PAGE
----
Use Python to manage third-party resources in AWS CloudFormation
In this post, I demonstrate how to use Python and the AWS CloudFormation registry to manage third-party resources, which are common components of modern cloud architectures. The benefits of using CloudFormation to manage third-party resources include reducing deployment complexity and enabling the inherent benefits of CloudFormation, such as rollback if a failure occurs.
Using the CloudFormation Command Line Interface (CLI), I create a CloudFormation resource provider, which enables you to manage GitHub repositories and AWS resources from a single template.
|About this blog post|
|Time to read||~10 min|
|Time to complete||~45 min|
|Learning level||Advanced (300)|
|AWS services||AWS CloudFormation|
The provided example is modeled after a GitHub repository, which enables you to manage repositories as part of an AWS CloudFormation template. This post is divided into the following steps:
- Set up development environment
- Initialize provider
- Add handler code
- Declare dependencies
- Submit resource to AWS CloudFormation
- Test resource
1. Set up development environment
Get your development environment running by completing the following steps:
a. Install Python 3.6 or later by either downloading Python or using your operating system’s package manager.
2. Initialize provider
a. The CloudFormation CLI provides a command to bootstrap a resource provider. Use the following commands to create an empty folder and initialize a new provider:
c. The CloudFormation CLI prompts you for the name of the resource type, which maps to the Type attribute for resources in an AWS CloudFormation template. For this example, use
Demo::GitHub::Repository, and choose
python37 for the language.
d. Choose whether to use Docker to package Python dependencies. This is useful for resources that have binary dependencies that use a specific platform or architecture. For this resource, all of the dependencies are Python based, so you can choose to disable Docker builds.
You have now initialized your project.
AWS CloudFormation resource providers use JSON to declare a schema. The schema primarily declares which properties the resource accepts and which outputs it provides to template authors (via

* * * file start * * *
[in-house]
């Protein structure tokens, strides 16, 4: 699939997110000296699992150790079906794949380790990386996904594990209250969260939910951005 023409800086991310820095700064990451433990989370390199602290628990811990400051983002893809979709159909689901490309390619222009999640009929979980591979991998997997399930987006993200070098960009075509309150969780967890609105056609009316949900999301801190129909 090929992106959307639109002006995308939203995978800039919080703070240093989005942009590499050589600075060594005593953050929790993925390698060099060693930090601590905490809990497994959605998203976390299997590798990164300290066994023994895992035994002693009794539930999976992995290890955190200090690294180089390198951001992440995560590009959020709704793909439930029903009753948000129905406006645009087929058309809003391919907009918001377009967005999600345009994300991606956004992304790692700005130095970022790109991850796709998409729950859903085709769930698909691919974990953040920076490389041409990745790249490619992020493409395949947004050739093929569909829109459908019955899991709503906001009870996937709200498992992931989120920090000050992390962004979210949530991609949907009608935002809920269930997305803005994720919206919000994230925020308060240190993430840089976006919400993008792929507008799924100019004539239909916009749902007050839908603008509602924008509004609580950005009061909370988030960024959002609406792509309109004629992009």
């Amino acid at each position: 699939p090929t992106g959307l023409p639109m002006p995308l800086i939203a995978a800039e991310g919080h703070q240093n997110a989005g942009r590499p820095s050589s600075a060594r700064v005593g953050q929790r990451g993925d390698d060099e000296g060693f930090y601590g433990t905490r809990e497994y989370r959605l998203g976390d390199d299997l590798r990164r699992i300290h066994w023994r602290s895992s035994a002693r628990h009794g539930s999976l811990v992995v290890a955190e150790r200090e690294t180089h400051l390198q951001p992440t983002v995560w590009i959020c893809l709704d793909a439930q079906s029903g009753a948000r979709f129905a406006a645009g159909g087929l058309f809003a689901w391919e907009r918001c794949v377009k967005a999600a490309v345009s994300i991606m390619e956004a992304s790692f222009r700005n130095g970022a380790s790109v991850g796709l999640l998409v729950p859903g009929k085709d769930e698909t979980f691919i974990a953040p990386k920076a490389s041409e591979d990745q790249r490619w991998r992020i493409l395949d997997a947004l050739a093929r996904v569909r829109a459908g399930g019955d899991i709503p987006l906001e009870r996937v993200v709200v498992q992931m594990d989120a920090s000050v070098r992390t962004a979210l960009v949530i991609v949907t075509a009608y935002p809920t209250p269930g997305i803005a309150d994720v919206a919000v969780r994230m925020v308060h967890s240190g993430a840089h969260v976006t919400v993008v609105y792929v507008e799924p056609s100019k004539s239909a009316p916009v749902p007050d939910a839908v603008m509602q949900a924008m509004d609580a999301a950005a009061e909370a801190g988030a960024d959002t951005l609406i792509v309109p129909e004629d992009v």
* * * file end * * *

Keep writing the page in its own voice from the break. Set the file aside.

!GetAtt). For more information, see Resource type schema.
For modeling GitHub repositories, use any text editor to open demo-github-repository.json, and replace its contents with the following JSON code:
The properties that are not included in the readOnlyProperties section are available when declaring the resource in an AWS CloudFormation template.
AccessToken: Token used to authenticate the GitHub API. Note that
AccessToken is included in the
primaryIdentifier section of the schema. This ensures that the token is passed to read and list handlers.
Name: Repository name.
Org: GitHub organization where the repository is created. If this is unspecified, the repository is created in your account and not in an org. This property is defined in the createOnlyProperties section, which means it cannot be changed using the GitHub API. If a stack update changes this value, the AWS CloudFormation API attempts to create a repository in org, which replaces the previous repository. For more information, see Replacement.
Visibility: Defines whether the repository is private or public. By default, the repository is set to private. Note that this behavior is defined in the handler source code in the following section.
Properties that are marked readOnly cannot be defined by the user, but the properties are available using
!GetAtt in the template. This resource defines the following read-only properties:
HttpsUrl/SshUrl: URLs that can be used to clone the repository.